of developing economies: An explorative study. International Journal of Emerging
Markets, 2 (1), 54-68.
McKenna, G. R. (2013). Tackling labour market exclusion of homeless people: The role of social
enterprise (Doctoral dissertation, Middlesex University).
Méndez-Picazo, M. T., Ribeiro-Soriano, D., & Galindo-Martín, M. Á. N. (2015). Drivers of
social entrepreneurship. European Journal of International Management, 9 (6): 766-779.
Mersland, R., Randøy, T. & Strøm, R. Ø. (2011). The impact of international influence on
microbanks’ performance: A global survey. International Business Review, 20 (2): 163-
Miller, T.L., Grimes, M.G., McMullen, J.S., & Vogus, T.J. (2012). Venturing for others with
heart and head: How compassion encourages social entrepreneurship. Academy of
Management Review, 37(4): 616-640.
Randøy, T. Strøm, R. Ø. & Mersland, R. (2015). The Impact of entrepreneur-CEOs in
microfinance institutions: A global survey. Entrepreneurship Theory & Practice, 39 (4):
Sharir, M., & Lerner, M. (2006). Gauging the success of social ventures initiated by individual
social entrepreneurs. Journal of World Business, 41 (1): 6-20.
The Economist. (2014) Foreign Funding of NGOs: Donors: keep out. September 11 Issue:
Wang, H., Alon, I., & Kimble, C. (2015). Dialogue in the dark: Shedding light on the
development of social enterprises in China. Global Business and Organizational
Excellence, 34(4): 60-69.
Weerawardena, J., & Mort, G. S. (2006). Investigating social entrepreneurship: A
multidimensional model. Journal of World Business, 41(1): 21-35.
Westhead, P., Wright, M., & Ucbasaran, D. (2002). International market selection strategies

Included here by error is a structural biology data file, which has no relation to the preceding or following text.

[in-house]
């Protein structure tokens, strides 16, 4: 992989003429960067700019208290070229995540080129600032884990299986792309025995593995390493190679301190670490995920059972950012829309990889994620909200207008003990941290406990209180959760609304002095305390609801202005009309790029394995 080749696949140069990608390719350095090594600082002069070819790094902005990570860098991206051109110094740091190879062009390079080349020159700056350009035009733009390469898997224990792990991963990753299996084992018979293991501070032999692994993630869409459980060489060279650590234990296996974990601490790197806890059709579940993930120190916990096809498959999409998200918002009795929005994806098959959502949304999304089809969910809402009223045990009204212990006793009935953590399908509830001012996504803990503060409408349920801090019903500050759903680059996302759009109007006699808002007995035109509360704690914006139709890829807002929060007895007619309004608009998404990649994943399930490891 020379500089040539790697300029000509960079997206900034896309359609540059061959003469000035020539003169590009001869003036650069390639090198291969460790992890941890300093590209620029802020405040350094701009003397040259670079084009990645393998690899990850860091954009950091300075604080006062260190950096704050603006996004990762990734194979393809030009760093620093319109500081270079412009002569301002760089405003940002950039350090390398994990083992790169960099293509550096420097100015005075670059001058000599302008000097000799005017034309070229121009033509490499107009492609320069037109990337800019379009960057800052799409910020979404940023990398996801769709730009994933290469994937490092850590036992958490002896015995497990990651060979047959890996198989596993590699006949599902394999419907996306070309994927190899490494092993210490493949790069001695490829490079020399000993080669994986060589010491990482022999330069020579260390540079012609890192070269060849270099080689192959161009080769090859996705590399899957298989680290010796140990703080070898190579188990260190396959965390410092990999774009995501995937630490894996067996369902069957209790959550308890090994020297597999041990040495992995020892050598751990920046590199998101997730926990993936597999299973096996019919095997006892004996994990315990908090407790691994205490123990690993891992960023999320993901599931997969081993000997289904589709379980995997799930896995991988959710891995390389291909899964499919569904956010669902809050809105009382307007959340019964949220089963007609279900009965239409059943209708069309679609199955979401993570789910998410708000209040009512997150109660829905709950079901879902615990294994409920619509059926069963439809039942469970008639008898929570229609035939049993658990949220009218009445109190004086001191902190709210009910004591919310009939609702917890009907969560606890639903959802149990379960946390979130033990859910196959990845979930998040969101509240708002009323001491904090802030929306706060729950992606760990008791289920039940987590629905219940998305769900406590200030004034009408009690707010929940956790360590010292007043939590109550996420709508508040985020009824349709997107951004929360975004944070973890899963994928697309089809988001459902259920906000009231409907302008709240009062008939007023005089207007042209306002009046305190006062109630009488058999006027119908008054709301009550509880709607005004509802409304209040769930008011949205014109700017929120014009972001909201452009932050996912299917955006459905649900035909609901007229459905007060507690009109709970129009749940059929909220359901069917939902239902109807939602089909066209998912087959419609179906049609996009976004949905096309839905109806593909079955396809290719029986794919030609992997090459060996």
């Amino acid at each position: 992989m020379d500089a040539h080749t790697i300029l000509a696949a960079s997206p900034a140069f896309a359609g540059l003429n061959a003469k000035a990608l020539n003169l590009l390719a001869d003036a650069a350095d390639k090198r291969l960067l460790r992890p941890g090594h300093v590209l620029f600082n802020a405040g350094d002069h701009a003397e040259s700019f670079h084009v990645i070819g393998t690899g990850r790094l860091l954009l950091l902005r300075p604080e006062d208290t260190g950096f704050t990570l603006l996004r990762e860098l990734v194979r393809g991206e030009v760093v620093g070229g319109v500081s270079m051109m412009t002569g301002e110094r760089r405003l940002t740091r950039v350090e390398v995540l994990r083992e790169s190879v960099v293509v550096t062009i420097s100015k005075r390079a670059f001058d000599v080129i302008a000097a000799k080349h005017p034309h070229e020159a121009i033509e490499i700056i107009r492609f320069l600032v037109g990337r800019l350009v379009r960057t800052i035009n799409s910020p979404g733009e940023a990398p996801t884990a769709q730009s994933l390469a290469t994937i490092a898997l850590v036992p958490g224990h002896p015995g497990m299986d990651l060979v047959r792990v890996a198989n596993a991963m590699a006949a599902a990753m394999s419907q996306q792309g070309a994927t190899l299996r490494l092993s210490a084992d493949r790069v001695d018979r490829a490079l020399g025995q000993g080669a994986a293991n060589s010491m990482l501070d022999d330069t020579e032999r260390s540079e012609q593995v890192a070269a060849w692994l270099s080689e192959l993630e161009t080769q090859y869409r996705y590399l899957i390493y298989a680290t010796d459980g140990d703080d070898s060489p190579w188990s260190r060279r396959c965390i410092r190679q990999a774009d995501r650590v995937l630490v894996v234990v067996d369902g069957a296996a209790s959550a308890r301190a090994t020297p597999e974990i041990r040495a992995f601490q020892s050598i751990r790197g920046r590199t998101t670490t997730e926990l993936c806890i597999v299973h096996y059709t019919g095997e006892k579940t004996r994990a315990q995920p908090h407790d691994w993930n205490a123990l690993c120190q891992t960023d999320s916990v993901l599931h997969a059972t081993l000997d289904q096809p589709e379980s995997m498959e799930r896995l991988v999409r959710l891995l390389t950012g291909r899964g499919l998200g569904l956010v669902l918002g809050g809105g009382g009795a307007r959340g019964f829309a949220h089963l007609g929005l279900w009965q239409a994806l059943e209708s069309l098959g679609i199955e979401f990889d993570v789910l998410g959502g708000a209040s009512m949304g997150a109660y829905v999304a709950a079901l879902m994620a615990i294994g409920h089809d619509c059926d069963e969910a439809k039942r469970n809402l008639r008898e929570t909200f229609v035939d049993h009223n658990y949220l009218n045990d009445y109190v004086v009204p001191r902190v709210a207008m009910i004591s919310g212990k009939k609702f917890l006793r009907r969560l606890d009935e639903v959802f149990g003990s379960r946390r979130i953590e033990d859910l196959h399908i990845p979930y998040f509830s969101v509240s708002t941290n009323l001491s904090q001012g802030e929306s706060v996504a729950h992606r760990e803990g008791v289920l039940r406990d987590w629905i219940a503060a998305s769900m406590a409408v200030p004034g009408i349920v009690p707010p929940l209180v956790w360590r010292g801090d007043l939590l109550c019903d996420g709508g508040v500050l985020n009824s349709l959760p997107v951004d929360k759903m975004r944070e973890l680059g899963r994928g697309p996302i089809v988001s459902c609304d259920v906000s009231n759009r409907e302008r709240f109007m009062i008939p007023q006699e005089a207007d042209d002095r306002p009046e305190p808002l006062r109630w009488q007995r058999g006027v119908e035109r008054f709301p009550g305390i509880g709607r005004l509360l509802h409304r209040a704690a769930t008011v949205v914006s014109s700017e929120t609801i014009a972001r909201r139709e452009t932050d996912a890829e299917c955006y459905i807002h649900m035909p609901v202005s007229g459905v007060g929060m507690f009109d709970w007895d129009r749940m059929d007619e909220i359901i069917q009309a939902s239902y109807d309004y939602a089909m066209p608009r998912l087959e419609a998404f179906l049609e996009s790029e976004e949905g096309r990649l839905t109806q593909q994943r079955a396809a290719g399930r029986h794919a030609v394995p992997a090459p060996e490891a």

selected by ‘micro’and ‘small’firms. Omega, 30(1): 51-68.
Zahra, S. A., Gedajlovic, E., Neubaum, D. O., & Shulman, J. M. (2009). A typology of social
entrepreneurs: Motives, search processes and ethical challenges. Journal of Business
Venturing, 24(5): 519-532.
Zahra, S. A., Rawhouser, H. N., Bhawe, N., Neubaum, D. O., & Hayton, J. C. (2008).
Globalization of social entrepreneurship opportunities. Strategic Entrepreneurship
Journal, 2(2): 117-131.
... The first step in building the sample was adopting a working definition of ISE: as per Alon et al. (2017), ISEs are organizations that "(…) often operate across different countries and contexts or have partners from different institutional settings". This was the focus for building the sample, as prescribed by Birkinshaw, Brannen & Tung (2011). ...
... Their geographical scope was examined based on information from their websites ‡ . Approximately 15% of the 217 organizations met the proposed internationalization criterion (Alon et al., 2017), leading to 31 organizations being added to the sample (set c). By combining the results of sets (a), (b) and (c)as recommended by Birkinshaw, Brannen & Tung (2011). ...